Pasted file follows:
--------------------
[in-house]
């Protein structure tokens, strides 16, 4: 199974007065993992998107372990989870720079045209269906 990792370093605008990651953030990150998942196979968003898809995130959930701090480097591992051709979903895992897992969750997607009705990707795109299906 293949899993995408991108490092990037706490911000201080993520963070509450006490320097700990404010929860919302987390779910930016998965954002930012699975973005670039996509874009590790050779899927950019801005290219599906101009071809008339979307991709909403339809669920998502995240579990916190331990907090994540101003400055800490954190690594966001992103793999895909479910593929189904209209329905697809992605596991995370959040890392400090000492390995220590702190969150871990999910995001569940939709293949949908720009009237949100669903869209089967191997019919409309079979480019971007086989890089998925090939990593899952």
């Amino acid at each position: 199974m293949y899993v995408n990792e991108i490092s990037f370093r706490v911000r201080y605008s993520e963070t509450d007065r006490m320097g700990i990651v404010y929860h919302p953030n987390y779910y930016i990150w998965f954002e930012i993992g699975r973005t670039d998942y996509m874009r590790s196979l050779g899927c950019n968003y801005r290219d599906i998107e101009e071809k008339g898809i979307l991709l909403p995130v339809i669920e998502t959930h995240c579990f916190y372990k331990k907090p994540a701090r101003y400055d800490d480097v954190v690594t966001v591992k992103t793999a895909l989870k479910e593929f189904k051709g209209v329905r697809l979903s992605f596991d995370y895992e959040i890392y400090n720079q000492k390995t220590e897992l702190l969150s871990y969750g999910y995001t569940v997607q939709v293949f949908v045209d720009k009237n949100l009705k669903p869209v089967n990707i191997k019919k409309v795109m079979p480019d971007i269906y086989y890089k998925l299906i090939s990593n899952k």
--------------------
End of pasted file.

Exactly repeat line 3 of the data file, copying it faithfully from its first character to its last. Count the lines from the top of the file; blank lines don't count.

């Amino acid at each position: 199974m293949y899993v995408n990792e991108i490092s990037f370093r706490v911000r201080y605008s993520e963070t509450d007065r006490m320097g700990i990651v404010y929860h919302p953030n987390y779910y930016i990150w998965f954002e930012i993992g699975r973005t670039d998942y996509m874009r590790s196979l050779g899927c950019n968003y801005r290219d599906i998107e101009e071809k008339g898809i979307l991709l909403p995130v339809i669920e998502t959930h995240c579990f916190y372990k331990k907090p994540a701090r101003y400055d800490d480097v954190v690594t966001v591992k992103t793999a895909l989870k479910e593929f189904k051709g209209v329905r697809l979903s992605f596991d995370y895992e959040i890392y400090n720079q000492k390995t220590e897992l702190l969150s871990y969750g999910y995001t569940v997607q939709v293949f949908v045209d720009k009237n949100l009705k669903p869209v089967n990707i191997k019919k409309v795109m079979p480019d971007i269906y086989y890089k998925l299906i090939s990593n899952k």